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Gender bias in the food insecurity experience of Ethiopian adolescents

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  • Hadley, Craig
  • Lindstrom, David
  • Tessema, Fasil
  • Belachew, Tefara

Abstract

Food insecurity is a pressing public health concern in many developing countries. Despite widespread interest in the sociocultural determinants of food insecurity, little is known about whether youths living in food insecure households experience food insecurity. The buffering hypothesis reviewed here assumes that, to the extent possible, adult members of households will buffer younger household members from the ill effects of food insecurity. A variant of the buffering hypothesis argues that only certain members of the households will enjoy the benefits of buffering. We hypothesize that within the context of Ethiopia, where girls have historically experienced discrimination, buffering is preferentially aimed at boys, especially as the household experiences greater levels of food stress. These hypotheses are tested using data from a population-based study of 2084 adolescents living in southwestern Ethiopia. Results indicate that boys and girls were equally likely to be living in severely food insecure households. Despite no differences in their households' food insecurity status, girls were more likely than boys to report being food insecure themselves. This gender difference was the largest in severely food insecure households. This same pattern was observed when comparing male-female sibling pairs living in the same household. These results are among the first to show that household level measures of food insecurity predict adolescent experiences of food insecurity, and that in the Ethiopian socio-cultural context, the relationship between household level food insecurity and adolescent food insecurity varies by gender. We also show that adolescent food insecurity is strongly associated with measures of general health and well-being.

Suggested Citation

  • Hadley, Craig & Lindstrom, David & Tessema, Fasil & Belachew, Tefara, 2008. "Gender bias in the food insecurity experience of Ethiopian adolescents," Social Science & Medicine, Elsevier, vol. 66(2), pages 427-438, January.
  • Handle: RePEc:eee:socmed:v:66:y:2008:i:2:p:427-438
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    References listed on IDEAS

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    3. Haddad, Lawrence James & Peña, Christine & Nishida, Chizuru & Quisumbing, Agnes R. & Slack, Alison T., 1996. "Food security and nutrition implications of intrahousehold bias," FCND discussion papers 19, International Food Policy Research Institute (IFPRI).
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    5. Leonard, William R., 1991. "Household-level strategies for protecting children from seasonal food scarcity," Social Science & Medicine, Elsevier, vol. 33(10), pages 1127-1133, January.
    6. Gittelsohn, Joel & Thapa, Meera & Landman, Laura T., 1997. "Cultural factors, caloric intake and micronutrient sufficiency in rural Nepali households," Social Science & Medicine, Elsevier, vol. 44(11), pages 1739-1749, June.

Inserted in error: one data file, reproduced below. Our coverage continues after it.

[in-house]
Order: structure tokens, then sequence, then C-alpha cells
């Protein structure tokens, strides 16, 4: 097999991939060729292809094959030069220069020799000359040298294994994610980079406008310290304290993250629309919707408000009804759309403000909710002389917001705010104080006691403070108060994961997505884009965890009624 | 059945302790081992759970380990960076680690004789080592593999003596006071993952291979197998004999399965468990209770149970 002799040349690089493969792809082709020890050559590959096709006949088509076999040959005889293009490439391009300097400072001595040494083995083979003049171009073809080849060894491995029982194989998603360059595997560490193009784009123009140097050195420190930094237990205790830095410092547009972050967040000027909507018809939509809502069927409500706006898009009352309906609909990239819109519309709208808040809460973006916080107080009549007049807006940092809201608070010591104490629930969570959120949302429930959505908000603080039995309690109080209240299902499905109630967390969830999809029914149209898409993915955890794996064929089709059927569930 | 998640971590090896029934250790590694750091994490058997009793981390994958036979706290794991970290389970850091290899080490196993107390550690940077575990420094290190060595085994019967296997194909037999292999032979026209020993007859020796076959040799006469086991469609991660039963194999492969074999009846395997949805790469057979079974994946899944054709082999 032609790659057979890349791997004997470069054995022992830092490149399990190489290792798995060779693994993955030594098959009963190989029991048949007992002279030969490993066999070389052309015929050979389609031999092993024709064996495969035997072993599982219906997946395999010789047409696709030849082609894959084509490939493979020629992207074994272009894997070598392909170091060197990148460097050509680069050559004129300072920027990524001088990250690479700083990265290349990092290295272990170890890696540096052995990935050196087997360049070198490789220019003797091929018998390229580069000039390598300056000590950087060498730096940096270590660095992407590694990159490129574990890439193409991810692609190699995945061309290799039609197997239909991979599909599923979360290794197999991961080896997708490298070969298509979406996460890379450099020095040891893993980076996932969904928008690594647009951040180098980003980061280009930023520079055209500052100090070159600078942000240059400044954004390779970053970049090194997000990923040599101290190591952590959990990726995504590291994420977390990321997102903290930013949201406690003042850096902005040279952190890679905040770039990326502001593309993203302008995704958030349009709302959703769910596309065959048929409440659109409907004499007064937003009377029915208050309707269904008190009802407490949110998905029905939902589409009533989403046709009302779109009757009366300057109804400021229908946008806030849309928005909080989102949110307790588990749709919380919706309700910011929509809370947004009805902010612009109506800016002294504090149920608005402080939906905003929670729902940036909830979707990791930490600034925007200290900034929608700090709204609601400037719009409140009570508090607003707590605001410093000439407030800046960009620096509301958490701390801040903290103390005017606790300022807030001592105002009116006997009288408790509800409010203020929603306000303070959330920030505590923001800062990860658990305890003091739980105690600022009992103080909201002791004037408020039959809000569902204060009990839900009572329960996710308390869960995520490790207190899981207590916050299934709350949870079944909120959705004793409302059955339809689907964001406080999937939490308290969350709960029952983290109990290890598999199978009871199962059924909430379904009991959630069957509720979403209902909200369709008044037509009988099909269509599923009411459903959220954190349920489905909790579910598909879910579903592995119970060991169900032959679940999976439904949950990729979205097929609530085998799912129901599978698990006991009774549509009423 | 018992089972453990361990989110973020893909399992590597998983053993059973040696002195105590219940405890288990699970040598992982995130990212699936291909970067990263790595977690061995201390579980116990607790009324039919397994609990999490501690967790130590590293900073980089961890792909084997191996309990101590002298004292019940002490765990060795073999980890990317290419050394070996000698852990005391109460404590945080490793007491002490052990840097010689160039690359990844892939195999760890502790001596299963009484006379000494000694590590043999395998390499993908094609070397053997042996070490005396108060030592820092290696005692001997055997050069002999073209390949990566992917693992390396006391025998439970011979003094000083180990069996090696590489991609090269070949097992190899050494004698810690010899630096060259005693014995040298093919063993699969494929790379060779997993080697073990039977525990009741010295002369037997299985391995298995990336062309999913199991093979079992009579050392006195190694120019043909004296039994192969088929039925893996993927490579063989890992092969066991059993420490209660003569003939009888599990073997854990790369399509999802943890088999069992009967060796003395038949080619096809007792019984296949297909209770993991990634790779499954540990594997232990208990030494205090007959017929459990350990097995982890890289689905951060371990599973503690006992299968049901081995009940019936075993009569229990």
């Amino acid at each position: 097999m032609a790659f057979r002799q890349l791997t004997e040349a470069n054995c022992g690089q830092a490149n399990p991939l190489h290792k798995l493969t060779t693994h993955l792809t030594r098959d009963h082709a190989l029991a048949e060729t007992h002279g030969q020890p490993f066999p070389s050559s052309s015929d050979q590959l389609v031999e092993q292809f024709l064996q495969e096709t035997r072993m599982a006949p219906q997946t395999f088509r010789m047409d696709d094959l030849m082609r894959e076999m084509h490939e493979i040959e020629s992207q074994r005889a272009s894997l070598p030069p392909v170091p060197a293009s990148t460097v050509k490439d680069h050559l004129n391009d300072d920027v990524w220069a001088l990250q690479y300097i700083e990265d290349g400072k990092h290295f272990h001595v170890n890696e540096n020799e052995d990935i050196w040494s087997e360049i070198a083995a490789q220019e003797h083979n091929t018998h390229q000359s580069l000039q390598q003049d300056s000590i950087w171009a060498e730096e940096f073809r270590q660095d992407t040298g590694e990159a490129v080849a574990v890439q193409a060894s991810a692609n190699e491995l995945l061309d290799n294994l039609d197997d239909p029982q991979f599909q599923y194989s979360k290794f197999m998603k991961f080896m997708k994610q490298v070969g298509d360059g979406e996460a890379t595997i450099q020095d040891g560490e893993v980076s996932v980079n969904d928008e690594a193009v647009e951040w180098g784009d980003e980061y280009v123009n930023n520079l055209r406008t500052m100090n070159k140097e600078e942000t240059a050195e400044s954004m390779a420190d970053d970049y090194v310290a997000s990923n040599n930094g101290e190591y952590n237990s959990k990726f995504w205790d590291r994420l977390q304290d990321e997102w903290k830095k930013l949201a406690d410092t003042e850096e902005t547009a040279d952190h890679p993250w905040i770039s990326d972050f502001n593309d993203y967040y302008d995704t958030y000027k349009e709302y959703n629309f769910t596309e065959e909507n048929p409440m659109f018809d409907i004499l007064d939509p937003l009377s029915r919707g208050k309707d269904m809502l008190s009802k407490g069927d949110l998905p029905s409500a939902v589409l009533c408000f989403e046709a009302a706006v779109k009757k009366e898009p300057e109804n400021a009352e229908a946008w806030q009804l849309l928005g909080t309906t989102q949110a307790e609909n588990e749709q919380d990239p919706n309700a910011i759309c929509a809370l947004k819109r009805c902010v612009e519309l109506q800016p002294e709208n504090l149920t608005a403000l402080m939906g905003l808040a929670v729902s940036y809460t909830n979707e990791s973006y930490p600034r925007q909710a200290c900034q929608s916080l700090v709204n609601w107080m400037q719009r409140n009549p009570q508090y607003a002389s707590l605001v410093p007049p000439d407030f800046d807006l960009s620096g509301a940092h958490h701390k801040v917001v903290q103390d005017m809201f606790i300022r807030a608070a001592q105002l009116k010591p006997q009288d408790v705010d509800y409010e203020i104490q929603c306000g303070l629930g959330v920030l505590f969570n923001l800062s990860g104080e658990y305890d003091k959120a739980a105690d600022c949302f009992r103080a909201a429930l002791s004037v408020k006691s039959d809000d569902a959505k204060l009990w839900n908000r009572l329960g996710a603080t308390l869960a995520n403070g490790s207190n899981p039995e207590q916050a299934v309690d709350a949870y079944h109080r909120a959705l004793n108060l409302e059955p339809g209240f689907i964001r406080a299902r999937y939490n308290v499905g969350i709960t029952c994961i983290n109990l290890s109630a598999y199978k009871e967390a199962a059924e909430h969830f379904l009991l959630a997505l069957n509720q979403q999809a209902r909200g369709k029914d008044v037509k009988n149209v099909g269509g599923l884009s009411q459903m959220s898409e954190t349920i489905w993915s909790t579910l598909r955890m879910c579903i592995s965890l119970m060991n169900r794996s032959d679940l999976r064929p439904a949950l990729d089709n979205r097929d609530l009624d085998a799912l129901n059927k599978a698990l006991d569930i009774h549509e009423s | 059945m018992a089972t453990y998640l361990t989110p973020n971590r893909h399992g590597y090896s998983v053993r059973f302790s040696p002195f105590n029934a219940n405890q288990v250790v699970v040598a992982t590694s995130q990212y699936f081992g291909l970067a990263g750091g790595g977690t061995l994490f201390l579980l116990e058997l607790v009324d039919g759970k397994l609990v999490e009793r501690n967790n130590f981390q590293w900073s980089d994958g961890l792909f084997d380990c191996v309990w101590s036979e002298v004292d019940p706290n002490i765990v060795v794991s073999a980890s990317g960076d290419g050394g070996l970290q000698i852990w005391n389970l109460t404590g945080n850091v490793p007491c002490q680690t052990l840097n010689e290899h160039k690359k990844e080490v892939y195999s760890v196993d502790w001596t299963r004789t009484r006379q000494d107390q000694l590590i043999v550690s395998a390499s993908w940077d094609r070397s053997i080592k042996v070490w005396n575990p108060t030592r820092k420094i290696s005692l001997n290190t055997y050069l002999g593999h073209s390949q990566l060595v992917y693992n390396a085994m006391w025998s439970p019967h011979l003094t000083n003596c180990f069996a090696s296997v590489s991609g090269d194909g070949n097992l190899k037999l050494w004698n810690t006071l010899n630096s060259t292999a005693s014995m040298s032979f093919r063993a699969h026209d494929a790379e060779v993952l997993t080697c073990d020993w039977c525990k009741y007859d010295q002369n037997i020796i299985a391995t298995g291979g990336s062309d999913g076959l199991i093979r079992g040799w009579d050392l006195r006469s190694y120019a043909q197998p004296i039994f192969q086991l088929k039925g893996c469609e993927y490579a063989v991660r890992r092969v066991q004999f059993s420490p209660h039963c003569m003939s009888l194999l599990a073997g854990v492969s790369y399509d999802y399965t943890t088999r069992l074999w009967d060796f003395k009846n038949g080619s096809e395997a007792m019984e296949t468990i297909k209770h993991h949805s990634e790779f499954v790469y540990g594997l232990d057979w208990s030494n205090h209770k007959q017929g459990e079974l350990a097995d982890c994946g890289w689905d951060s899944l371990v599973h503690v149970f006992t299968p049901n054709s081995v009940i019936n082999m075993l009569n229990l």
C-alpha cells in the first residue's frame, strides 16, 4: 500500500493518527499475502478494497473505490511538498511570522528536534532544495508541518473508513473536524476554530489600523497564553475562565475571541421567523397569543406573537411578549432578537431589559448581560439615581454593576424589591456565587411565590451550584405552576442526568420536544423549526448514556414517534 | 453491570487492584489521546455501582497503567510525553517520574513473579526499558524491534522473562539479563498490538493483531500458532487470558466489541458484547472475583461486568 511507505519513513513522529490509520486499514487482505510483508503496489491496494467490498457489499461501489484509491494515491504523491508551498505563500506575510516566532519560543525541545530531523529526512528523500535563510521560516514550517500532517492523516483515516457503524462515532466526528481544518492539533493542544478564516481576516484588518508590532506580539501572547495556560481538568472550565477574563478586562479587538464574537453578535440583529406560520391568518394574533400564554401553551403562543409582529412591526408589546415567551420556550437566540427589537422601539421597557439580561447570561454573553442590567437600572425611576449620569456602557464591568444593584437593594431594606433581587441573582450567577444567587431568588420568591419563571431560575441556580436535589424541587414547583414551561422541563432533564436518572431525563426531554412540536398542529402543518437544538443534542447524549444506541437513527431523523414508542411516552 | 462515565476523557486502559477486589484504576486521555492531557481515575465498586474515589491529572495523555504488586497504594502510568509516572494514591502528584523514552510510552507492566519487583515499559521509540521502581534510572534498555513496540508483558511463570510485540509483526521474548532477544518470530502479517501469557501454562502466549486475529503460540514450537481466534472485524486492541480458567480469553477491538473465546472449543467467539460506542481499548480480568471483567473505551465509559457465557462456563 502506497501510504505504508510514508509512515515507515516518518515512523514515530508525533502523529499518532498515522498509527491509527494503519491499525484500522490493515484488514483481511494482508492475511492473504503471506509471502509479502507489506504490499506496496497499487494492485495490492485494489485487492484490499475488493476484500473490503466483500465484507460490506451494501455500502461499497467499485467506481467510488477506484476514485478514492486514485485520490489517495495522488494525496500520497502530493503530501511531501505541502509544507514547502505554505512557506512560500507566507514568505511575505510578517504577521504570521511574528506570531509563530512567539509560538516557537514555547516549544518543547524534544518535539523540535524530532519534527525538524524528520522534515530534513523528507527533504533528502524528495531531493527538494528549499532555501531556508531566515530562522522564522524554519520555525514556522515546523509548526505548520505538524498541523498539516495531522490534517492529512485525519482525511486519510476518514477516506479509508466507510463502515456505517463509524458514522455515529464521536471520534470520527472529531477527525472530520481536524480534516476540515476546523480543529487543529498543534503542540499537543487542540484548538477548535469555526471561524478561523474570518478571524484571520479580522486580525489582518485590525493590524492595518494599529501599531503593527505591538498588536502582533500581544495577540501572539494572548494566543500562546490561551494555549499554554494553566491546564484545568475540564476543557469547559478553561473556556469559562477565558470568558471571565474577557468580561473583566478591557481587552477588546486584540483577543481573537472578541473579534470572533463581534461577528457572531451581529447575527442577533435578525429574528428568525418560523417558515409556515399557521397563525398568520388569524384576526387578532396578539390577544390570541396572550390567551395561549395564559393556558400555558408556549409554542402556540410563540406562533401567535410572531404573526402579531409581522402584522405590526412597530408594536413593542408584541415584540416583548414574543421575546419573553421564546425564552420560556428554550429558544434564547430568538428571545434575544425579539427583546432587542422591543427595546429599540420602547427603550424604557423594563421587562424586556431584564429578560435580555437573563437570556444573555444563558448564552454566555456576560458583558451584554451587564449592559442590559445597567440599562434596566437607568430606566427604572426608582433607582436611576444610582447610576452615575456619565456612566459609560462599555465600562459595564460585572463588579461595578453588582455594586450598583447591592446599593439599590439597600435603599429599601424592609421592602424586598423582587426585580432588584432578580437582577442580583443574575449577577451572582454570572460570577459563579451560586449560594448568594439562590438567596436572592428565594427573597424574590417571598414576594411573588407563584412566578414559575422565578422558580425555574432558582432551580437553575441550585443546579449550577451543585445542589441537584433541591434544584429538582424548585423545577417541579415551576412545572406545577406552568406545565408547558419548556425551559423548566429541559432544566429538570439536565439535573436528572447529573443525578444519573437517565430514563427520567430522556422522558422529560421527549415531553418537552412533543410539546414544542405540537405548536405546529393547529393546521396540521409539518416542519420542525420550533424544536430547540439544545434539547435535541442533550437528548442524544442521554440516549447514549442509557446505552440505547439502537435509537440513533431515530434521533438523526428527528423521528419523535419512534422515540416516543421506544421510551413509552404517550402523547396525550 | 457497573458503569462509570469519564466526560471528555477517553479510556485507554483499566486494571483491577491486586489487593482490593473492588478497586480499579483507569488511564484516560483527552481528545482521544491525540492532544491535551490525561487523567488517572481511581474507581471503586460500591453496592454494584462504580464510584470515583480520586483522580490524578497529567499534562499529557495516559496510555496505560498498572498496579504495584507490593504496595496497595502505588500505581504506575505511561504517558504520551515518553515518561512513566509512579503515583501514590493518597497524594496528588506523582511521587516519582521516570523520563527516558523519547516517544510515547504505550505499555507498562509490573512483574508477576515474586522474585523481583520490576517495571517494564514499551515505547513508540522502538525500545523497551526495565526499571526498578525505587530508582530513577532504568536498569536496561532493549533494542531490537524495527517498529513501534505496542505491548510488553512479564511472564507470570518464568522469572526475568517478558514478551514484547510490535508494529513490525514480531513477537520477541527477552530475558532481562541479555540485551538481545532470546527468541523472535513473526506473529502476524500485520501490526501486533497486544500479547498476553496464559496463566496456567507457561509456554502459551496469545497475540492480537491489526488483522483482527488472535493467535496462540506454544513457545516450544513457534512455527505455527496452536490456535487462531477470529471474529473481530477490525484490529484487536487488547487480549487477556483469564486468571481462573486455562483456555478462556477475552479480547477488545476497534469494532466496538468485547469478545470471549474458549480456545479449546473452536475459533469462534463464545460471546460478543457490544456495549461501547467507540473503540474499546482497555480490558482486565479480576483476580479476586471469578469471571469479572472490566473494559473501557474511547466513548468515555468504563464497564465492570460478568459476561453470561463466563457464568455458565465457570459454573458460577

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    Cited by:

    1. Máximo Rossi & Zuleika Ferre & María Rosa Curutchet & Ana Giménez & Gastón Ares, 2016. "Influence of socio-demographic characteristics on different dimensions of household food insecurity in Montevideo, Uruguay," Documentos de Trabajo (working papers) 0516, Department of Economics - dECON.
    2. Nanama, Siméon & Frongillo, Edward A., 2012. "Altered social cohesion and adverse psychological experiences with chronic food insecurity in the non-market economy and complex households of Burkina Faso," Social Science & Medicine, Elsevier, vol. 74(3), pages 444-451.
    3. Tsai, Alexander C. & Bangsberg, David R. & Frongillo, Edward A. & Hunt, Peter W. & Muzoora, Conrad & Martin, Jeffrey N. & Weiser, Sheri D., 2012. "Food insecurity, depression and the modifying role of social support among people living with HIV/AIDS in rural Uganda," Social Science & Medicine, Elsevier, vol. 74(12), pages 2012-2019.
    4. repec:eee:socmed:v:187:y:2017:i:c:p:76-84 is not listed on IDEAS
    5. Wells, Jonathan C.K. & Marphatia, Akanksha A. & Cole, Tim J. & McCoy, David, 2012. "Associations of economic and gender inequality with global obesity prevalence: Understanding the female excess," Social Science & Medicine, Elsevier, vol. 75(3), pages 482-490.
    6. Hadley, Craig & Linzer, Drew A. & Belachew, Tefera & Mariam, Abebe Gebre & Tessema, Fasil & Lindstrom, David, 2011. "Household capacities, vulnerabilities and food insecurity: Shifts in food insecurity in urban and rural Ethiopia during the 2008 food crisis," Social Science & Medicine, Elsevier, vol. 73(10), pages 1534-1542.
    7. repec:eee:socmed:v:182:y:2017:i:c:p:1-9 is not listed on IDEAS
    8. Kuku, Oluyemisi & Gundersen, Craig & Garasky, Steven, 2011. "Differences in food insecurity between adults and children in Zimbabwe," Food Policy, Elsevier, vol. 36(2), pages 311-317, April.
    9. Nanama, Siméon & Frongillo, Edward A., 2012. "Women’s rank modifies the relationship between household and women’s food insecurity in complex households in northern Burkina Faso," Food Policy, Elsevier, vol. 37(3), pages 217-225.
    10. Piperata, Barbara A. & Schmeer, Kammi K. & Hadley, Craig & Ritchie-Ewing, Genevieve, 2013. "Dietary inequalities of mother–child pairs in the rural Amazon: Evidence of maternal-child buffering?," Social Science & Medicine, Elsevier, vol. 96(C), pages 183-191.

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